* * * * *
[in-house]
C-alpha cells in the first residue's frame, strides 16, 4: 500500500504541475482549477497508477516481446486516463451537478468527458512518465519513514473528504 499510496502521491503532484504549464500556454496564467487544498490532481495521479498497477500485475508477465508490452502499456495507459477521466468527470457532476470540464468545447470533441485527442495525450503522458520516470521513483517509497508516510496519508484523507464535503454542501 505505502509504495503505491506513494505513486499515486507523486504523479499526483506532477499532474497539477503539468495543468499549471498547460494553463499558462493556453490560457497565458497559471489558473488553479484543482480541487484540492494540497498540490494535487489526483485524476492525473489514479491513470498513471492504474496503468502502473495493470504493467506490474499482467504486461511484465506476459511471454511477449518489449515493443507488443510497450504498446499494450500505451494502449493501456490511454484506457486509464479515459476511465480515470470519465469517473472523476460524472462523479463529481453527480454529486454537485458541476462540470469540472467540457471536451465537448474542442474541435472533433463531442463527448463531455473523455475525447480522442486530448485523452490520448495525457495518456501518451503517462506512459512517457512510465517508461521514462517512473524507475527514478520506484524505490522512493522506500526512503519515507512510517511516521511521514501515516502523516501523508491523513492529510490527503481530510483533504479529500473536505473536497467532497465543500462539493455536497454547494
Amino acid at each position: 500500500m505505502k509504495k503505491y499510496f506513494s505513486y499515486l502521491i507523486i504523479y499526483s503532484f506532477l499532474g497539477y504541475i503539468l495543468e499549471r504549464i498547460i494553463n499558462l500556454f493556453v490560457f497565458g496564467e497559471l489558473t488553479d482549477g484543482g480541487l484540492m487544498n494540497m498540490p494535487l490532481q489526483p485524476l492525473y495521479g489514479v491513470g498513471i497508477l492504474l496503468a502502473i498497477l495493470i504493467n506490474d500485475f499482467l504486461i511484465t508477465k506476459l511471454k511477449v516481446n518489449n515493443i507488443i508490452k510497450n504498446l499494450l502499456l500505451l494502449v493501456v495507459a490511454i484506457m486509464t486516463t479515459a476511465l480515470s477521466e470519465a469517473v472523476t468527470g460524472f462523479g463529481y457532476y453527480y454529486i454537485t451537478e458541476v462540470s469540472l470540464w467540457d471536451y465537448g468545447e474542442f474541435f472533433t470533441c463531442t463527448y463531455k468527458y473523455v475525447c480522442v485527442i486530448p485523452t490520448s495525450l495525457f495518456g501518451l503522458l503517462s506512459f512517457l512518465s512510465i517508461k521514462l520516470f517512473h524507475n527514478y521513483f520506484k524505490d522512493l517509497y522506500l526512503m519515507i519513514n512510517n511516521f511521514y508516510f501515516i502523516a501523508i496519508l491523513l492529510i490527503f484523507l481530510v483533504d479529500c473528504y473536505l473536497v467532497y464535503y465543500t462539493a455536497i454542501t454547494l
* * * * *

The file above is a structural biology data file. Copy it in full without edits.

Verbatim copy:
[in-house]
C-alpha cells in the first residue's frame, strides 16, 4: 500500500504541475482549477497508477516481446486516463451537478468527458512518465519513514473528504 499510496502521491503532484504549464500556454496564467487544498490532481495521479498497477500485475508477465508490452502499456495507459477521466468527470457532476470540464468545447470533441485527442495525450503522458520516470521513483517509497508516510496519508484523507464535503454542501 505505502509504495503505491506513494505513486499515486507523486504523479499526483506532477499532474497539477503539468495543468499549471498547460494553463499558462493556453490560457497565458497559471489558473488553479484543482480541487484540492494540497498540490494535487489526483485524476492525473489514479491513470498513471492504474496503468502502473495493470504493467506490474499482467504486461511484465506476459511471454511477449518489449515493443507488443510497450504498446499494450500505451494502449493501456490511454484506457486509464479515459476511465480515470470519465469517473472523476460524472462523479463529481453527480454529486454537485458541476462540470469540472467540457471536451465537448474542442474541435472533433463531442463527448463531455473523455475525447480522442486530448485523452490520448495525457495518456501518451503517462506512459512517457512510465517508461521514462517512473524507475527514478520506484524505490522512493522506500526512503519515507512510517511516521511521514501515516502523516501523508491523513492529510490527503481530510483533504479529500473536505473536497467532497465543500462539493455536497454547494
Amino acid at each position: 500500500m505505502k509504495k503505491y499510496f506513494s505513486y499515486l502521491i507523486i504523479y499526483s503532484f506532477l499532474g497539477y504541475i503539468l495543468e499549471r504549464i498547460i494553463n499558462l500556454f493556453v490560457f497565458g496564467e497559471l489558473t488553479d482549477g484543482g480541487l484540492m487544498n494540497m498540490p494535487l490532481q489526483p485524476l492525473y495521479g489514479v491513470g498513471i497508477l492504474l496503468a502502473i498497477l495493470i504493467n506490474d500485475f499482467l504486461i511484465t508477465k506476459l511471454k511477449v516481446n518489449n515493443i507488443i508490452k510497450n504498446l499494450l502499456l500505451l494502449v493501456v495507459a490511454i484506457m486509464t486516463t479515459a476511465l480515470s477521466e470519465a469517473v472523476t468527470g460524472f462523479g463529481y457532476y453527480y454529486i454537485t451537478e458541476v462540470s469540472l470540464w467540457d471536451y465537448g468545447e474542442f474541435f472533433t470533441c463531442t463527448y463531455k468527458y473523455v475525447c480522442v485527442i486530448p485523452t490520448s495525450l495525457f495518456g501518451l503522458l503517462s506512459f512517457l512518465s512510465i517508461k521514462l520516470f517512473h524507475n527514478y521513483f520506484k524505490d522512493l517509497y522506500l526512503m519515507i519513514n512510517n511516521f511521514y508516510f501515516i502523516a501523508i496519508l491523513l492529510i490527503f484523507l481530510v483533504d479529500c473528504y473536505l473536497v467532497y464535503y465543500t462539493a455536497i454542501t454547494l